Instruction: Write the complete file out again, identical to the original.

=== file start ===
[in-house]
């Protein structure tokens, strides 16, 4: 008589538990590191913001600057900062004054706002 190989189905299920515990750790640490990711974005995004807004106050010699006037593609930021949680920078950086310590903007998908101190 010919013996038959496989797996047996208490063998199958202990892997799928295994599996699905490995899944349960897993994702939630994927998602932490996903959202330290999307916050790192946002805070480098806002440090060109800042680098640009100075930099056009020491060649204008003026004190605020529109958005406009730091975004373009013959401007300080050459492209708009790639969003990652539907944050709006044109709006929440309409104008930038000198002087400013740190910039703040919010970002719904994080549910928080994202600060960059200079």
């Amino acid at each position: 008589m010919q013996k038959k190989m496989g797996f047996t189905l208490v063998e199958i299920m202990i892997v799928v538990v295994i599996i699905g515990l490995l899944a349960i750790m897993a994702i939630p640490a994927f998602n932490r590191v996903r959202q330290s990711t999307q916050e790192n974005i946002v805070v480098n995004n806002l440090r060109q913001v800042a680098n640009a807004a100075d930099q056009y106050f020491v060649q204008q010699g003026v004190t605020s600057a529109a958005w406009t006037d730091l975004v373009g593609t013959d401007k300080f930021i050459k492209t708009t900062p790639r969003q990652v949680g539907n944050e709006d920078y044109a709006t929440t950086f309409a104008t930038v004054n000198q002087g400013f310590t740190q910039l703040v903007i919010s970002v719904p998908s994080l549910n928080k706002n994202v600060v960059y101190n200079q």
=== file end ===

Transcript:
[in-house]
């Protein structure tokens, strides 16, 4: 008589538990590191913001600057900062004054706002 190989189905299920515990750790640490990711974005995004807004106050010699006037593609930021949680920078950086310590903007998908101190 010919013996038959496989797996047996208490063998199958202990892997799928295994599996699905490995899944349960897993994702939630994927998602932490996903959202330290999307916050790192946002805070480098806002440090060109800042680098640009100075930099056009020491060649204008003026004190605020529109958005406009730091975004373009013959401007300080050459492209708009790639969003990652539907944050709006044109709006929440309409104008930038000198002087400013740190910039703040919010970002719904994080549910928080994202600060960059200079």
């Amino acid at each position: 008589m010919q013996k038959k190989m496989g797996f047996t189905l208490v063998e199958i299920m202990i892997v799928v538990v295994i599996i699905g515990l490995l899944a349960i750790m897993a994702i939630p640490a994927f998602n932490r590191v996903r959202q330290s990711t999307q916050e790192n974005i946002v805070v480098n995004n806002l440090r060109q913001v800042a680098n640009a807004a100075d930099q056009y106050f020491v060649q204008q010699g003026v004190t605020s600057a529109a958005w406009t006037d730091l975004v373009g593609t013959d401007k300080f930021i050459k492209t708009t900062p790639r969003q990652v949680g539907n944050e709006d920078y044109a709006t929440t950086f309409a104008t930038v004054n000198q002087g400013f310590t740190q910039l703040v903007i919010s970002v719904p998908s994080l549910n928080k706002n994202v600060v960059y101190n200079q």